Updated on: 2/21/2019
Bicycle traffic laws have been a hot topic of debate in Washington state for years and some of the laws are just confusing.
The struggle for accountability over bicycle and traffic laws between advocacy groups and residents in our great city has created a bicycles-versus-vehicles war, which we have even authored a couple of blog posts about.
Because so many people in the city are unclear about a large number of the Seattle bike laws, we compiled a list of some of the most frequently asked Seattle bike laws questions with answers from local law enforcement agencies.
Seattle Bike Laws: Your Questions Answered
Can a bicyclist receive a ticket for speeding like a vehicle can?
Technically, yes. Section 46.61.755 of the Revised Code of Washington (RCW) states that “every person riding a bicycle upon a roadway…shall be subject to the same duties applicable to a driver of a vehicle.” However, there is no specific speed violation for bicycles like there is for cars, which makes this law difficult to enforce. The fine for bicycles is $103.
Is it against the law for bicyclists to ride without a helmet in Seattle?
Sgt. Sean Whitcomb of the Seattle Police Department says that a helmet requirement for bicyclists is outlined in the King County Board of Health Code, Title 9. He added that officers will write tickets for that offense, and the fine is $103.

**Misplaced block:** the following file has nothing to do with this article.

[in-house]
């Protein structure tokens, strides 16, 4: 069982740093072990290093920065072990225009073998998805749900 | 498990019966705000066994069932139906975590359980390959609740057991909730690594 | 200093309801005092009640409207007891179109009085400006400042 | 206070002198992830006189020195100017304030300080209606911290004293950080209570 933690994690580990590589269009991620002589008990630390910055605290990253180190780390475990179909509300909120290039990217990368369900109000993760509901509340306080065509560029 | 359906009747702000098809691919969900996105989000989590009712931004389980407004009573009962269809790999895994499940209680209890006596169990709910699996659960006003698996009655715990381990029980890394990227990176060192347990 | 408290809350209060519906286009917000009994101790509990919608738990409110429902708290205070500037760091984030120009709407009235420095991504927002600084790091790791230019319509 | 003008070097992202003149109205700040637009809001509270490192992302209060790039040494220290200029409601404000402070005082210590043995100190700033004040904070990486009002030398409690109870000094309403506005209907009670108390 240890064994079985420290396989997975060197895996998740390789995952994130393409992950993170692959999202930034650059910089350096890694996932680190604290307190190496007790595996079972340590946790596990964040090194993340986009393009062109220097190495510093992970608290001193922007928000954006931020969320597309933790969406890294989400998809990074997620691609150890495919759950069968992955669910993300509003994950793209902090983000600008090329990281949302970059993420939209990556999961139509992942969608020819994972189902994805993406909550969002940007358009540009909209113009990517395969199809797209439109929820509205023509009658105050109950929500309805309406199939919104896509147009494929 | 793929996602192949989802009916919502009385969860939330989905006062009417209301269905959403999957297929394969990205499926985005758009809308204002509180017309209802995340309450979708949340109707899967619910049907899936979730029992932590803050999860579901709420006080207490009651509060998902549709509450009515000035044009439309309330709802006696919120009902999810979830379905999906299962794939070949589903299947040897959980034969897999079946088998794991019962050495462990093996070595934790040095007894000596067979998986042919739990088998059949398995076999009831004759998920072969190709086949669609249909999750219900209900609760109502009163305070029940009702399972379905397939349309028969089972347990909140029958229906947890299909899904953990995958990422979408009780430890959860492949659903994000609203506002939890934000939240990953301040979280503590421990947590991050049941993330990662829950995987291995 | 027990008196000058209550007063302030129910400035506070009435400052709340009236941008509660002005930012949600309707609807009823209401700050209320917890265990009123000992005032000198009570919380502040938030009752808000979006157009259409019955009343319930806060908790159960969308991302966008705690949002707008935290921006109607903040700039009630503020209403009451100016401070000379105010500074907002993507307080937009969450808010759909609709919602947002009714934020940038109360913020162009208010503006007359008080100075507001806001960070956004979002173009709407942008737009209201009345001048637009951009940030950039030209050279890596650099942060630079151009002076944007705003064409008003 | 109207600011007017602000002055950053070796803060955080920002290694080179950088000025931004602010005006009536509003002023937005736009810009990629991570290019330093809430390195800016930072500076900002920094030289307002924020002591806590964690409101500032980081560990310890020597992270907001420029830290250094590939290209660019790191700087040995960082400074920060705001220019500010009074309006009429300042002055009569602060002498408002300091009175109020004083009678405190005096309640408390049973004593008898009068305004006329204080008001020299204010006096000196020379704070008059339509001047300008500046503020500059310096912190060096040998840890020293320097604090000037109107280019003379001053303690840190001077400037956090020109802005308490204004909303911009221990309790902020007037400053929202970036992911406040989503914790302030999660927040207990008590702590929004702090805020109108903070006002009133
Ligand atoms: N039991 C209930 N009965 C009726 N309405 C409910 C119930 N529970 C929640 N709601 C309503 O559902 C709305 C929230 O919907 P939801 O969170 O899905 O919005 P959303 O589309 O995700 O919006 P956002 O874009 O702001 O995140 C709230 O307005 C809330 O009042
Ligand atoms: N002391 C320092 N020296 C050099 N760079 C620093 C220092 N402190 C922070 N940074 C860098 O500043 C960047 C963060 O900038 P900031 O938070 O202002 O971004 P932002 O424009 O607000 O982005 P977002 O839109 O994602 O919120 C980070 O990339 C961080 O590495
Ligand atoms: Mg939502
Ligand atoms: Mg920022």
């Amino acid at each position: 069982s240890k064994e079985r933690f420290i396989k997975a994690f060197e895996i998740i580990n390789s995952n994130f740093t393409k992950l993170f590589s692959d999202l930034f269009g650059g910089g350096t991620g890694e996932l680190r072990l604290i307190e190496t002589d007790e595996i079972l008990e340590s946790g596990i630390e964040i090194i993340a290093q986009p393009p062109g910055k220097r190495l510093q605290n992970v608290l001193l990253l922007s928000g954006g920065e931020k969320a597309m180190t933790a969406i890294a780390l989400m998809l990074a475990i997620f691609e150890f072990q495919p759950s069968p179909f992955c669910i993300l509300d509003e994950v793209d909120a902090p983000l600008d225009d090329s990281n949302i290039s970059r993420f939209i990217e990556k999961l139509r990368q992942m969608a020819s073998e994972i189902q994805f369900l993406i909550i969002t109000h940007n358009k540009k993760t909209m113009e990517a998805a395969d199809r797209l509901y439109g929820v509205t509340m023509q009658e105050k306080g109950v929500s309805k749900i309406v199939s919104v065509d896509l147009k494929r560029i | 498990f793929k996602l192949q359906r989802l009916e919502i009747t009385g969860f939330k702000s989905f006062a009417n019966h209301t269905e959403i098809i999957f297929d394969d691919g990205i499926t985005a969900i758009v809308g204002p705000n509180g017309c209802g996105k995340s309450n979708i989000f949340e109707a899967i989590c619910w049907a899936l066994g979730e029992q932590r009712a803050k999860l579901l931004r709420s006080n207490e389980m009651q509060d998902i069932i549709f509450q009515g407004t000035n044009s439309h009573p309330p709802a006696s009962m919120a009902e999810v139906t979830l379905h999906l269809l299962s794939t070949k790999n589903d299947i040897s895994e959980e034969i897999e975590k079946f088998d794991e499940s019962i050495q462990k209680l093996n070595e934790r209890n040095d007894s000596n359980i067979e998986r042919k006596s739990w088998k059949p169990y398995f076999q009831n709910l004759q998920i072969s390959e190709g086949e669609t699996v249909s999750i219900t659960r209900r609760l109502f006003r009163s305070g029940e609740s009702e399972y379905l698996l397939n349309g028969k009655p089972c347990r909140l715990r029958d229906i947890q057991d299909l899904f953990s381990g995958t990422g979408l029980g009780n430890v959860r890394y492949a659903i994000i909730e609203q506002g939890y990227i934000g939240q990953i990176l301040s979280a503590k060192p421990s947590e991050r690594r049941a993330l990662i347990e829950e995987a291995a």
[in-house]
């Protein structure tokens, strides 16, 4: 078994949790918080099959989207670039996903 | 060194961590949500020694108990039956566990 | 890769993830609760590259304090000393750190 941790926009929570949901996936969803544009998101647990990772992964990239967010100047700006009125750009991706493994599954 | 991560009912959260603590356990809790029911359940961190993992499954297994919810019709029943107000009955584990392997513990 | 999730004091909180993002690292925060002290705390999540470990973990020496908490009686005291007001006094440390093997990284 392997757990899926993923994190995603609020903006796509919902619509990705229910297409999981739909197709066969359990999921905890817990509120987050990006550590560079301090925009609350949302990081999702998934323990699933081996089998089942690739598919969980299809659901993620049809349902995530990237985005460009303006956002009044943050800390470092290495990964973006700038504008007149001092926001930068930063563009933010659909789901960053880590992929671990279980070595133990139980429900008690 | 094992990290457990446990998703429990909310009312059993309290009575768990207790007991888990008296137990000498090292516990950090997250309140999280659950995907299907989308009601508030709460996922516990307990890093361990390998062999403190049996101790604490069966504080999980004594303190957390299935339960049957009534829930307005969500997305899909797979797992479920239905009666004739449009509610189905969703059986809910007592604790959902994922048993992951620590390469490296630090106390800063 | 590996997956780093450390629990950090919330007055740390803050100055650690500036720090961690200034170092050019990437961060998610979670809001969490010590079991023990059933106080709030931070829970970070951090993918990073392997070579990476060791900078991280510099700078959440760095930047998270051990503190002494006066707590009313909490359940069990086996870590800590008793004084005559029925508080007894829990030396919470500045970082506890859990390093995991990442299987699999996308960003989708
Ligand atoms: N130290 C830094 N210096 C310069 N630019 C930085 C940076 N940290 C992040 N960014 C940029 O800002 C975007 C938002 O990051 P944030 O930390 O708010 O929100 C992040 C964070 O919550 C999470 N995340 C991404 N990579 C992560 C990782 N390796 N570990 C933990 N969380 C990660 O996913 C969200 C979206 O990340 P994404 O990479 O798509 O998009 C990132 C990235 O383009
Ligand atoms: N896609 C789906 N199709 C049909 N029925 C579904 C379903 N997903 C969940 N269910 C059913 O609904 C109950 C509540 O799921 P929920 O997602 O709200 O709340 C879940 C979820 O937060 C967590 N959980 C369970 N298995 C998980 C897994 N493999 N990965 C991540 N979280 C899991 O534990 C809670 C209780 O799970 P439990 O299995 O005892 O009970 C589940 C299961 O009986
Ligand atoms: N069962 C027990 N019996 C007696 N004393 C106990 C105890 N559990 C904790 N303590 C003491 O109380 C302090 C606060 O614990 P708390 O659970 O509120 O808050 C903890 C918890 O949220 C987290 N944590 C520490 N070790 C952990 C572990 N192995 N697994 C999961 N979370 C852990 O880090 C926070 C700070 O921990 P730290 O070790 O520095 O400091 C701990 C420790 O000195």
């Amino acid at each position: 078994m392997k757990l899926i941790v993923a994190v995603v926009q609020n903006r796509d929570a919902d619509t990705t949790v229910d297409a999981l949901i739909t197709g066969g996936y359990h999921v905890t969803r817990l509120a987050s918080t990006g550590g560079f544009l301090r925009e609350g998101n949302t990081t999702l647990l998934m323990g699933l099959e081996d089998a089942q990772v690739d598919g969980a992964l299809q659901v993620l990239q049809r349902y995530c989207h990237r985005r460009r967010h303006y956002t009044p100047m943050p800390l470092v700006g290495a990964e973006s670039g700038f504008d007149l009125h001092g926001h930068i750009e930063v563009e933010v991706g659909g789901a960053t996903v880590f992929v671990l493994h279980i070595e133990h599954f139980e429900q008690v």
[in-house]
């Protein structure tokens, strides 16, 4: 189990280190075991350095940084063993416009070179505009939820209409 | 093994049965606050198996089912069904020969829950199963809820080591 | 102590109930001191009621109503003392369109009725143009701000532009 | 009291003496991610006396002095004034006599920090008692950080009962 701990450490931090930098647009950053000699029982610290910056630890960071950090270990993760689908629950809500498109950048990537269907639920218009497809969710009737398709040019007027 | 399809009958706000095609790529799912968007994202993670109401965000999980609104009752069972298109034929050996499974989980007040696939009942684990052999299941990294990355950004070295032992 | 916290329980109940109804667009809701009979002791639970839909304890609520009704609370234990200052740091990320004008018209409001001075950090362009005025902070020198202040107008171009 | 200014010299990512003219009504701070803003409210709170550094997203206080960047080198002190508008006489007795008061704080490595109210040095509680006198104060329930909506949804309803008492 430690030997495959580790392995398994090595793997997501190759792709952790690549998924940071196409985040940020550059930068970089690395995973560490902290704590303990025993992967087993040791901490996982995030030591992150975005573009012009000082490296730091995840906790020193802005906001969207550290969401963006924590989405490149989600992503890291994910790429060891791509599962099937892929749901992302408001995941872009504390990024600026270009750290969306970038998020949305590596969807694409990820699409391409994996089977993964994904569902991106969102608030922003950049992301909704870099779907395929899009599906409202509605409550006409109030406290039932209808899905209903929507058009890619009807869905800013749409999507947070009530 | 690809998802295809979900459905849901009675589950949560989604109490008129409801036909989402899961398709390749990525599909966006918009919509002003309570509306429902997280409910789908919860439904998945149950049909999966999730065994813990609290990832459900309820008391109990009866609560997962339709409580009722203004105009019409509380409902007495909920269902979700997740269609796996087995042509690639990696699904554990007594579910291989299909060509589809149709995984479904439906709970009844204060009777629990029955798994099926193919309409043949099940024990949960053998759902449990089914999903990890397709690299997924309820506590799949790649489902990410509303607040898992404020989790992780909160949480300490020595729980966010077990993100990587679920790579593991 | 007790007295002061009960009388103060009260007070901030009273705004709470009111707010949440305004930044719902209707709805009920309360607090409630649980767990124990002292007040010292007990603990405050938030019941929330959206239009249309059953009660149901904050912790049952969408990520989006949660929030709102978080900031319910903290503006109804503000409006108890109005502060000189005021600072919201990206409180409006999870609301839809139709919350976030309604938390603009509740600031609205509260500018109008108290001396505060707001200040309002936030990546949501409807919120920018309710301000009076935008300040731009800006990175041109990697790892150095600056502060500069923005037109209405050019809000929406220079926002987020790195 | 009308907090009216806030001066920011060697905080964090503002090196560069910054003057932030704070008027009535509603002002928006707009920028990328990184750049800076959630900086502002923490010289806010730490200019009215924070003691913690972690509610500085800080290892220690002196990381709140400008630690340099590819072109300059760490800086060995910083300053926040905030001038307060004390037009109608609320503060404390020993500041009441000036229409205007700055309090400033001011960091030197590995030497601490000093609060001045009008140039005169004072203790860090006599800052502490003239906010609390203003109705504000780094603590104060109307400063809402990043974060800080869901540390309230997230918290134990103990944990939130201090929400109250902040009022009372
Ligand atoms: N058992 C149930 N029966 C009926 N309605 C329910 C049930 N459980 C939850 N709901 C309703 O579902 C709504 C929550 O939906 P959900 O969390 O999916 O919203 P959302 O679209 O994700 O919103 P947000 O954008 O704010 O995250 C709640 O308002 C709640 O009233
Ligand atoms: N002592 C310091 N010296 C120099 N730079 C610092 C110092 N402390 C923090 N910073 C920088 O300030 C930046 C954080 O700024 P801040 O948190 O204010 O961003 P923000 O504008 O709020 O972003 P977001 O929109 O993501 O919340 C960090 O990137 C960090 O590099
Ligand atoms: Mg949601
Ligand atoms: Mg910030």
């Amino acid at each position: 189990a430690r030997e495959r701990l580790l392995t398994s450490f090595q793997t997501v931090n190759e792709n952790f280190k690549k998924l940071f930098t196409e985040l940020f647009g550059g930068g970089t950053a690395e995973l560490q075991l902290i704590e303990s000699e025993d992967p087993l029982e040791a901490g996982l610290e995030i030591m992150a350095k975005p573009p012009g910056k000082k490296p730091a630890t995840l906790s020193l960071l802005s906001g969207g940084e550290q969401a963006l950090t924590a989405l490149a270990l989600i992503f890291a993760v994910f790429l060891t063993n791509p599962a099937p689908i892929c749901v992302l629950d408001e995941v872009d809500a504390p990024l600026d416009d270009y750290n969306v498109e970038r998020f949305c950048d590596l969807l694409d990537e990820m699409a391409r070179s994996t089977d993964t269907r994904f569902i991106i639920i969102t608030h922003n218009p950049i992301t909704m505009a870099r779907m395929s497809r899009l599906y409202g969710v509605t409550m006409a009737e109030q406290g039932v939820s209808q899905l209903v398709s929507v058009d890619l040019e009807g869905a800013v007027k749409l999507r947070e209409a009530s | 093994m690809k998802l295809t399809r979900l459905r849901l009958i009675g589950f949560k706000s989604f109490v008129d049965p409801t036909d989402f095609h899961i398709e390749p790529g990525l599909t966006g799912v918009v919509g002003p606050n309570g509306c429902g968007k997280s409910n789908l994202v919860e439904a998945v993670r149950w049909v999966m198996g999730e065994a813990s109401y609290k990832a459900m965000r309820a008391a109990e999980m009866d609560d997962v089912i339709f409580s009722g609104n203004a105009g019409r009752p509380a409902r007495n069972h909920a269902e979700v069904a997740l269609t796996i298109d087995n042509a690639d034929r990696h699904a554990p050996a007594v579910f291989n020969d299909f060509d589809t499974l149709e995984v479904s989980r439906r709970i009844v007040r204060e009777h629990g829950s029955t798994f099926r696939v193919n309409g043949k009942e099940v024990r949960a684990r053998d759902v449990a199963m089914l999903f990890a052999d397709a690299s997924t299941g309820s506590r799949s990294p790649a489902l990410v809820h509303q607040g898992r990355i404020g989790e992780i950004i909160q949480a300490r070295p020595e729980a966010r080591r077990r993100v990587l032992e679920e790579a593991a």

When is it legal for bicyclists to ride two (or more) per lane?
According to RCW Section 46.61.770(2), the answer to this question all depends on the individual bike lane. The code states that, “persons riding bicycles upon a roadway shall not ride more than two abreast except on paths or parts of roadways set aside for the exclusive use of bicycles.”
On trails where there are no vehicles, who has the right of way between bicyclists and pedestrians?
On pathways and trails, such as the Burke-Gilman trail, Seattle Municipal Code states that all bicyclists are responsible for the safe operation of their vehicles. In layman’s terms, bicyclists should always yield to pedestrians and watch out for other obstacles on paths and trails in order to prevent serious injuries from a bicycle-pedestrian crash.
Between bicyclists and pedestrians, who has the right of way on a sidewalk?
Again, as with the previous question, bicyclists shall always yield the right of way to a pedestrian and must give an audible signal before overtaking and passing a pedestrian or another bicyclist.
Are bicyclists required to walk bikes when using the crosswalk?
The law is extremely vague in respect to this scenario. There is no law that explicitly requires a bicyclist to demount the bike and walk it through the crosswalk to the other side of the street. However, RCW Section 46.61.235 states that “no pedestrian or bicycle shall suddenly leave a curb or other place of safety and walk, run, or otherwise move into the path of a vehicle which is so close that it is impossible for the driver to stop.”
Can a motor scooter or motorcycle operate in the bicycle lane?
Motor vehicles are only permitted to use the bicycle lane for turning maneuvers, a Seattle Police official says. Per Seattle Municipal Code 11.53.190, “the operator of a motor vehicle shall not drive in a bicycle lane except to execute a turning maneuver, yielding to all persons riding bicycles thereon.”
In layman’s terms, the size of the motor does not factor into determining whether it is a motor vehicle. If it has a motor, it is not considered a bicycle. Violators of this law are subject to a $124 fine.
If you have been injured in a bike accident, contact Davis Law Group.